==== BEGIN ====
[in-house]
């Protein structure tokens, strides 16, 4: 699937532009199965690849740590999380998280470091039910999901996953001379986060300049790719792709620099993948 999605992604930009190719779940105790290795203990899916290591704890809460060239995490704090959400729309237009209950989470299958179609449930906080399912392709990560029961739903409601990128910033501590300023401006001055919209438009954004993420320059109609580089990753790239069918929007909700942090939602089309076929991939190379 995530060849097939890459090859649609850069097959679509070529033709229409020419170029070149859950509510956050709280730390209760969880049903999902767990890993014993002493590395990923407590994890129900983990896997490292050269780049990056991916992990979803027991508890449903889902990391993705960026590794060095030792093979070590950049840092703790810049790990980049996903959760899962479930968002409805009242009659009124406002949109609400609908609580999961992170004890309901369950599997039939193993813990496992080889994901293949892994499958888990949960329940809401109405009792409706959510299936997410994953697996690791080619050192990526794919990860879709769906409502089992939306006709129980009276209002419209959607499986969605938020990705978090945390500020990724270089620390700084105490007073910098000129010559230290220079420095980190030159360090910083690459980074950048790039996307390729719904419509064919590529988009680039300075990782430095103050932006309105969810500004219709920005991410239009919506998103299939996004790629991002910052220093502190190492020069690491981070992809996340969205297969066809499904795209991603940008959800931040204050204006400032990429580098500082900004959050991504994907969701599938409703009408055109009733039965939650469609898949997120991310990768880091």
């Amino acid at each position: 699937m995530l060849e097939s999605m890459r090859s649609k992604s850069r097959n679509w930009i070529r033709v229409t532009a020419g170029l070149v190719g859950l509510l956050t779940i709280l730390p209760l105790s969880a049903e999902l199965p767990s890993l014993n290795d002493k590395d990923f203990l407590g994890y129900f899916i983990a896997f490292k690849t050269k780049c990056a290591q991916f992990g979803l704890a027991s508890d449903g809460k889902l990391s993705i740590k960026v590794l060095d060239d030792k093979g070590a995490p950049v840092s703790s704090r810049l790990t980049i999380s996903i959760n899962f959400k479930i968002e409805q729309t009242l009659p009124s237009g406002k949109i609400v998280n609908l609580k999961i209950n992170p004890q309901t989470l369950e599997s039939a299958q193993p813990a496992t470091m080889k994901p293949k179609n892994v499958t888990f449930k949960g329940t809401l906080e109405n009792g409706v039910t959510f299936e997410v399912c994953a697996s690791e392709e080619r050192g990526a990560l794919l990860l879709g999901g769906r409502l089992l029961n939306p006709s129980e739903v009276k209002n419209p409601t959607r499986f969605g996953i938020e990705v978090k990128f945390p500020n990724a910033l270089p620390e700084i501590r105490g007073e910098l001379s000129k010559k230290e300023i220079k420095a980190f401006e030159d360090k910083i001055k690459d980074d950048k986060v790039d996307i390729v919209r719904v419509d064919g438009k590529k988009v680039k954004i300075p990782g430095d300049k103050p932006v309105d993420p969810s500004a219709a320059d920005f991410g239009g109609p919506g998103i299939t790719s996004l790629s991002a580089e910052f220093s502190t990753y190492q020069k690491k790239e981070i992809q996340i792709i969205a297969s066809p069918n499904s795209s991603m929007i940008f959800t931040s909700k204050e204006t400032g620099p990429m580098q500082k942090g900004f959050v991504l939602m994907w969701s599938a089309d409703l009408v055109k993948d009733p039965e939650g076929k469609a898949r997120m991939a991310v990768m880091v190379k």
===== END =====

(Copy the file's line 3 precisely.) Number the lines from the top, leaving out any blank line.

């Amino acid at each position: 699937m995530l060849e097939s999605m890459r090859s649609k992604s850069r097959n679509w930009i070529r033709v229409t532009a020419g170029l070149v190719g859950l509510l956050t779940i709280l730390p209760l105790s969880a049903e999902l199965p767990s890993l014993n290795d002493k590395d990923f203990l407590g994890y129900f899916i983990a896997f490292k690849t050269k780049c990056a290591q991916f992990g979803l704890a027991s508890d449903g809460k889902l990391s993705i740590k960026v590794l060095d060239d030792k093979g070590a995490p950049v840092s703790s704090r810049l790990t980049i999380s996903i959760n899962f959400k479930i968002e409805q729309t009242l009659p009124s237009g406002k949109i609400v998280n609908l609580k999961i209950n992170p004890q309901t989470l369950e599997s039939a299958q193993p813990a496992t470091m080889k994901p293949k179609n892994v499958t888990f449930k949960g329940t809401l906080e109405n009792g409706v039910t959510f299936e997410v399912c994953a697996s690791e392709e080619r050192g990526a990560l794919l990860l879709g999901g769906r409502l089992l029961n939306p006709s129980e739903v009276k209002n419209p409601t959607r499986f969605g996953i938020e990705v978090k990128f945390p500020n990724a910033l270089p620390e700084i501590r105490g007073e910098l001379s000129k010559k230290e300023i220079k420095a980190f401006e030159d360090k910083i001055k690459d980074d950048k986060v790039d996307i390729v919209r719904v419509d064919g438009k590529k988009v680039k954004i300075p990782g430095d300049k103050p932006v309105d993420p969810s500004a219709a320059d920005f991410g239009g109609p919506g998103i299939t790719s996004l790629s991002a580089e910052f220093s502190t990753y190492q020069k690491k790239e981070i992809q996340i792709i969205a297969s066809p069918n499904s795209s991603m929007i940008f959800t931040s909700k204050e204006t400032g620099p990429m580098q500082k942090g900004f959050v991504l939602m994907w969701s599938a089309d409703l009408v055109k993948d009733p039965e939650g076929k469609a898949r997120m991939a991310v990768m880091v190379k």